The summit is located on private property owned by Bill Gebhardt.  Bill is a very friendly fella, and allowed us access.  Please contact him prior to entering onto his land.  I have placed his contact details on the SOTA site.

To gain access to the summit, travel through Mount Bryan on the Barrier Highway, and then turn left onto Petherton Road, about 3 kms north of the town.  Travel up Petherton Road heading west, and on your left you will see an unlocked entrance gate to the windfarm.  Please shut the gates as you find them, as there are sheep grazing & lambing on the property.

Ian and I drove along the dirt access road which was in very good condition and parked the car down hill from the summit, and then walked about 1 km up to the actual summit.   The weather was atrocious on the top of the range.  It was extremely cold (probably below 0 degrees C – wind chill) and the wind was vicious (most likely over 60 kph).  Ian and I both agreed this was the windiest and coldest summit we had activated.

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We got to the top of the summit and I set up at what was left of the trig point, just 3 blue painted metal poles amongst a pile of rocks, which afforded a little bit of shelter from the unrelenting wind which was absolutely belting in from the west.  Ian set up close by, also sheltering behind some rocks.  I used one of the blue upright poles to secure the squid pole.  This was the first time I had to use 3 octopus straps to secure the squid pole in place.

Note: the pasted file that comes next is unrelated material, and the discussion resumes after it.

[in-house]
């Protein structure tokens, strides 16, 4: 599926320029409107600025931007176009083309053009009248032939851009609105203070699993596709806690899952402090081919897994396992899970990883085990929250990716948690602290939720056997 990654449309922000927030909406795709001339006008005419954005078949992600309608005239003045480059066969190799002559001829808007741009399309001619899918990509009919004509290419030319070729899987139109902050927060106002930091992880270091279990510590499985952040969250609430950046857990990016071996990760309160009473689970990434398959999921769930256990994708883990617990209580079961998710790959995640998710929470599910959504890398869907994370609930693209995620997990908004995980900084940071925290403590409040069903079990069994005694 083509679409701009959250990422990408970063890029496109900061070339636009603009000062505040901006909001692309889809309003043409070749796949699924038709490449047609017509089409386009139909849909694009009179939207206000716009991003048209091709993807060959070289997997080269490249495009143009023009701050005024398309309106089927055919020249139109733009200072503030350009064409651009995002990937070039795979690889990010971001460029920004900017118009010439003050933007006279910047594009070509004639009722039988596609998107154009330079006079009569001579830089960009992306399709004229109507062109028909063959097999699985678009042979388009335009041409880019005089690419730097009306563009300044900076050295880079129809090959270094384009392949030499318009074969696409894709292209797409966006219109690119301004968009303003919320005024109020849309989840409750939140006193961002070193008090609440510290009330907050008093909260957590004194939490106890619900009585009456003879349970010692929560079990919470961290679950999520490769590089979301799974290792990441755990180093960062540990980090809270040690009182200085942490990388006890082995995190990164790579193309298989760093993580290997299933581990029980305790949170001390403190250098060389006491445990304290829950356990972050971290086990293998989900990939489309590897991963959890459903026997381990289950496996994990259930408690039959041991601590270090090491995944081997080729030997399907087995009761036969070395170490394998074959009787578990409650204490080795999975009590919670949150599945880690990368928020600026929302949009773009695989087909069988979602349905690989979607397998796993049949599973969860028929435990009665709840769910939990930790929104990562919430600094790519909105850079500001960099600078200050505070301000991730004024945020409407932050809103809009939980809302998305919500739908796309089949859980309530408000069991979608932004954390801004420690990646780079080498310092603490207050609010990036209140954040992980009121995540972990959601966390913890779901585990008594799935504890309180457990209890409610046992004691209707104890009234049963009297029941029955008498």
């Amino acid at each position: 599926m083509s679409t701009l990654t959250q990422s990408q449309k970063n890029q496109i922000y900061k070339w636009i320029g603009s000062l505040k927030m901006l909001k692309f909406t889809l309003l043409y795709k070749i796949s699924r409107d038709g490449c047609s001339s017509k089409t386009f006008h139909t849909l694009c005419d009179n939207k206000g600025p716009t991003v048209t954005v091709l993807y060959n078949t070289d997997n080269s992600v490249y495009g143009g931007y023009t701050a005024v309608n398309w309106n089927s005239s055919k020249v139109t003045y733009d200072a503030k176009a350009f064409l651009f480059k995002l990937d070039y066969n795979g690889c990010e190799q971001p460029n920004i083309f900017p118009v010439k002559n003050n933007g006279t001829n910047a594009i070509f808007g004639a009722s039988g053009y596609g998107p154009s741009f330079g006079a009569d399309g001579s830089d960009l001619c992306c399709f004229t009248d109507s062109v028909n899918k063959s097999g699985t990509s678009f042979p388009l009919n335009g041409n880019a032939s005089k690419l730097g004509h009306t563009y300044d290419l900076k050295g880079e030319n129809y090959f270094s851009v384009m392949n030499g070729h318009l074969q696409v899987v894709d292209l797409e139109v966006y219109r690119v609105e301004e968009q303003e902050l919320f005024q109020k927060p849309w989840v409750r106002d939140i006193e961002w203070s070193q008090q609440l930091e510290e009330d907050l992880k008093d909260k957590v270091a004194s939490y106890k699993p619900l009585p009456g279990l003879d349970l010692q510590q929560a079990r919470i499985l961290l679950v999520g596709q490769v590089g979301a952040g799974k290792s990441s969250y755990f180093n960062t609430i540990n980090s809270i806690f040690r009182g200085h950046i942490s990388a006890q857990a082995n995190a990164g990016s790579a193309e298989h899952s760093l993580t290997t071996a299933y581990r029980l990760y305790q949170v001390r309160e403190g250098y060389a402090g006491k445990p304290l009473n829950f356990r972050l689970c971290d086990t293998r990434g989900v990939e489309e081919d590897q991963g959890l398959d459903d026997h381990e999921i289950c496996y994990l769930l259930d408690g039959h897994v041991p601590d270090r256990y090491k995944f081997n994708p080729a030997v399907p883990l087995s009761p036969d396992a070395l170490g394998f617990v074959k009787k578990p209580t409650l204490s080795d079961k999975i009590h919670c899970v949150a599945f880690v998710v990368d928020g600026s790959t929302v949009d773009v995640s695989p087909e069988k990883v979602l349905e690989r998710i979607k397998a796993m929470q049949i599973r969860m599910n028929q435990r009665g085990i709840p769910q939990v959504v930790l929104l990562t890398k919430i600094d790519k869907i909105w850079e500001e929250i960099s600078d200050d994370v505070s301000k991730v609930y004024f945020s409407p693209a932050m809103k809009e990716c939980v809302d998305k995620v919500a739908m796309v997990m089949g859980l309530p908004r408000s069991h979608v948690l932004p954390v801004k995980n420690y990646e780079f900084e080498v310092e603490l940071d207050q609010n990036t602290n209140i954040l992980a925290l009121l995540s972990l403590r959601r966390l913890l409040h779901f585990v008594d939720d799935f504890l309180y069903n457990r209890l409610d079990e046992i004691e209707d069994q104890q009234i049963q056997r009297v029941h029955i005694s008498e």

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I operated first and put a call out on 7.090 on 40m SSB.  The first cab off the rank for the day was Nev VK5WG who had a ‘cracking’ signal as always.  I then spoke with Tony VK3CAT who was operating QRP with just 5 watts.  Tony had a beautiful 5/8 signal.  Half way through my third QSO with Warren VK3BYD, I heard a terrible cracking sound coming from behind me and ended up with my squid pole on top of me.  Unfortunately it had completely snapped off in the wind !

Lesson learnt……if you are going to secure your squid pole to a solid metal object such as a pole in very windy conditions, try to secure the squid pole on the opposite side from where the wind is coming.  After looking at my squid pole secured to the metal pole, it appeared to Ian and I that it had no flexibility and it snapped off at the weakest point, at the top of the metal pole in the very severe wind.